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HAPPYDAY FARMS: Homestead Cannabis

HAPPYDAY FARMS: Homestead Cannabis 1

HappyDay Farms is located on a sunny slope in Northern Mendocino County. Mindful that they are stewards of the land, Amber and Casey O’Neill only farm two of the 20 acres that has been in the family for generations. The O’Neills hope to be an example of twenty-first century farmers—which looks similar to a nineteenth century farmer. The couple lives off grid, use rainwater for irrigation, save their seeds and plant their crops outside in compost-enriched soil.

“America is a country founded on small farms, you had your cash crop and your personal crops. We believe the farm should be able to produce as much as it can for itself. Monocrop cannabis is just as dangerous as monocrop wheat or soy.”

At the farm food and medicine is grown together. Vegetables and other perennials that attract beneficial insects surround tall cannabis plants. Interplanting also prevents the cannabis from being densely planted together, which brings light and air to the plants while minimizing mold, pests and root rot. “…some of the biggest and most beautiful food comes out of our cannabis beds,” says Casey.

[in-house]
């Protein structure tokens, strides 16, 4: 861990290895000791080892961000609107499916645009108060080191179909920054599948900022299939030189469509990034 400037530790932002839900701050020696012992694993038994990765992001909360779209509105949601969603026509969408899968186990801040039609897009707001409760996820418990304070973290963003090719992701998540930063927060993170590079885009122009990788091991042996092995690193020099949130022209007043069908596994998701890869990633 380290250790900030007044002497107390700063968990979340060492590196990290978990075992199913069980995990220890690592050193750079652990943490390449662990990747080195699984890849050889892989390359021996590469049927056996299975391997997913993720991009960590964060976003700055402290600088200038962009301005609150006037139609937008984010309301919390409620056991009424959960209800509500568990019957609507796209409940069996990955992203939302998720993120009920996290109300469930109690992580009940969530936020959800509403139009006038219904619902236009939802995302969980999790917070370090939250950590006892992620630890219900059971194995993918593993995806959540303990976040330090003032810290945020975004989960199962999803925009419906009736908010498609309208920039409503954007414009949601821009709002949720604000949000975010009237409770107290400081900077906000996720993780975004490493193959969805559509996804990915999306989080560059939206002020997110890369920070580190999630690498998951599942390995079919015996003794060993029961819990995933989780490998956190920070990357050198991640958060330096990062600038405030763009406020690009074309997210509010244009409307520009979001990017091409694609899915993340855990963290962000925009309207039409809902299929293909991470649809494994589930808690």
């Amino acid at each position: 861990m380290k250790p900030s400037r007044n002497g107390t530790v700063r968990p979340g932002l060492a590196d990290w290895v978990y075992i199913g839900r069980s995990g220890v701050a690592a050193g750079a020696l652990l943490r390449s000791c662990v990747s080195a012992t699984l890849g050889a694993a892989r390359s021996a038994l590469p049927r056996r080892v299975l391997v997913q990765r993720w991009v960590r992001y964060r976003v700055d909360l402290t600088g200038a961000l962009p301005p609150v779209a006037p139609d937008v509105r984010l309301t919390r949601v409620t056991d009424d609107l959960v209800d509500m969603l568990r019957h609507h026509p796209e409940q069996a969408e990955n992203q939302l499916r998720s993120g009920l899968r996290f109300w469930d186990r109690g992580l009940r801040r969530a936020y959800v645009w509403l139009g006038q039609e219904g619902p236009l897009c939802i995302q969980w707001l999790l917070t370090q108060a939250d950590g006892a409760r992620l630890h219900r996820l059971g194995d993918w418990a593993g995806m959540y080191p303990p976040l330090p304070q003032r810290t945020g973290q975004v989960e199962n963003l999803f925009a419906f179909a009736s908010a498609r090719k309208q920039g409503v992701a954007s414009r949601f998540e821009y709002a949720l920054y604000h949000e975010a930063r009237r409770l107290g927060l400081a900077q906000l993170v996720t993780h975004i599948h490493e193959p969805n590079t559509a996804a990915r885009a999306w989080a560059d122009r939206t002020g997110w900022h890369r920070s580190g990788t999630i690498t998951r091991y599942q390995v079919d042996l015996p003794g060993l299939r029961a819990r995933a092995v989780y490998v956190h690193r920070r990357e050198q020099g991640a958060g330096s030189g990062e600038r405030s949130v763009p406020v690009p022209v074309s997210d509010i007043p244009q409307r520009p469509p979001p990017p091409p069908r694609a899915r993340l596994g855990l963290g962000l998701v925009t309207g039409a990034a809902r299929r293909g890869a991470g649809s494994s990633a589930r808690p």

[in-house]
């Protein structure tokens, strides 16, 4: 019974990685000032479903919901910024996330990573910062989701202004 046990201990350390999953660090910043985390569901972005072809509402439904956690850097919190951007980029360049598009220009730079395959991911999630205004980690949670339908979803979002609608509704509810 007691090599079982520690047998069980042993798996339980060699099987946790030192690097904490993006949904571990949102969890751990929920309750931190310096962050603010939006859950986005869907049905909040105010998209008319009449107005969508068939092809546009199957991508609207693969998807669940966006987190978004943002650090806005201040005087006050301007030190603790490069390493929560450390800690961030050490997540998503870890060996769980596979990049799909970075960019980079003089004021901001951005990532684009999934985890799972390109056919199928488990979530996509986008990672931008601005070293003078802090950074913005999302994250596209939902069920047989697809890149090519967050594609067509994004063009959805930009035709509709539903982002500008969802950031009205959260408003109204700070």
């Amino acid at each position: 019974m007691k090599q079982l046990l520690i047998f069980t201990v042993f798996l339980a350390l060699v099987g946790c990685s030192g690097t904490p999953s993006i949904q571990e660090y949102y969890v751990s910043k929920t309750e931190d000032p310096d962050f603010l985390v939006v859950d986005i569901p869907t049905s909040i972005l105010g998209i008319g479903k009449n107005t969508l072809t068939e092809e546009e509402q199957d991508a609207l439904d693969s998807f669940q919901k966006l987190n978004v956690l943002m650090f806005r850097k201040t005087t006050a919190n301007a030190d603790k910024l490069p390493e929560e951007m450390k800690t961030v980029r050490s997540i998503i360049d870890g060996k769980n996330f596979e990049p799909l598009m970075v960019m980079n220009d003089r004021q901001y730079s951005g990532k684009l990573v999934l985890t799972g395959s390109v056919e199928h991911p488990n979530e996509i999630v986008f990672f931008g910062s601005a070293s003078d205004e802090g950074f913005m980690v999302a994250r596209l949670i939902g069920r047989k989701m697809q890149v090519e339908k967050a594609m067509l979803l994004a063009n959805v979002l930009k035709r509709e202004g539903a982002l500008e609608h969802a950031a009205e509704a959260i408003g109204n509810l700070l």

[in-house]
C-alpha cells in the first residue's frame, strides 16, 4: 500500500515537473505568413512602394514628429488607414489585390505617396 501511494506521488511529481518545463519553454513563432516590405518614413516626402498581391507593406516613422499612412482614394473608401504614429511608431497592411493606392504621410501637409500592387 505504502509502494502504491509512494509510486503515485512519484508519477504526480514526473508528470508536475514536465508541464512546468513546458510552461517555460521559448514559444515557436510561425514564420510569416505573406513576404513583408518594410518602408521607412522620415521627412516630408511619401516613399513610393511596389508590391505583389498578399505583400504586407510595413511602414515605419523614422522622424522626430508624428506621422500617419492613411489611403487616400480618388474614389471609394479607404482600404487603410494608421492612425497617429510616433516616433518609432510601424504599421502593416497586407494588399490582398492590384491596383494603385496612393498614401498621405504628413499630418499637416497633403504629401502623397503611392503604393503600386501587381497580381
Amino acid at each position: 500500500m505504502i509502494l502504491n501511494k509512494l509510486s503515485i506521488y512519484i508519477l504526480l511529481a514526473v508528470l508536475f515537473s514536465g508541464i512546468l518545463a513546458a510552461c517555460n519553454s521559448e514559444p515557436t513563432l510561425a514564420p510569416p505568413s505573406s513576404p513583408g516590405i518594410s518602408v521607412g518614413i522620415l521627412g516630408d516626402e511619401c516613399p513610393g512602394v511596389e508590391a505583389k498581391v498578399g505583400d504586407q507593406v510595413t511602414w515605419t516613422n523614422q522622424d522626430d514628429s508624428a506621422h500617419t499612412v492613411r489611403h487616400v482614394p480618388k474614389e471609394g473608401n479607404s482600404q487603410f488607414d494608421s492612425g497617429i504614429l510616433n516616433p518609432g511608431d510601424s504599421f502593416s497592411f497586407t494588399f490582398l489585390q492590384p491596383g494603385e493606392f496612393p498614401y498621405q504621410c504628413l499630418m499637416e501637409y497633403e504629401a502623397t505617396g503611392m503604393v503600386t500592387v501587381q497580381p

The couple had been growing cannabis for personal use for years; they were inspired by their life as rural farmers to expand their cannabis crop and advocacy. Casey explains, “America is a country founded on small farms, you had your cash crop and your personal crops. We believe the farm should be able to produce as much as it can for itself. Monocrop cannabis is just as dangerous as monocrop wheat or soy.”

The couple co-founded the Emerald Grown Cooperative, which pools marketing resources and advocate ways for the government to regulate and support a stable thriving, rural farming system. With the cooperative, small farmers have a stronger collective voice and can come out of the shadows to explain to local policy makers what it is to be a holistic cannabis farmer not a large monocrop grower. Casey says “I like to spend more time on farming than politics, but if you’re not at the table with local policy makers than you’re on the table.”

Amber and Casey sell their surplus crops through farmers markets, CSA boxes or California dispensaries. The O’Neill’s dream of a future where “we could go to a farmers’ market and interact with patients…in a perfect world we could do a cannabis CSA.”

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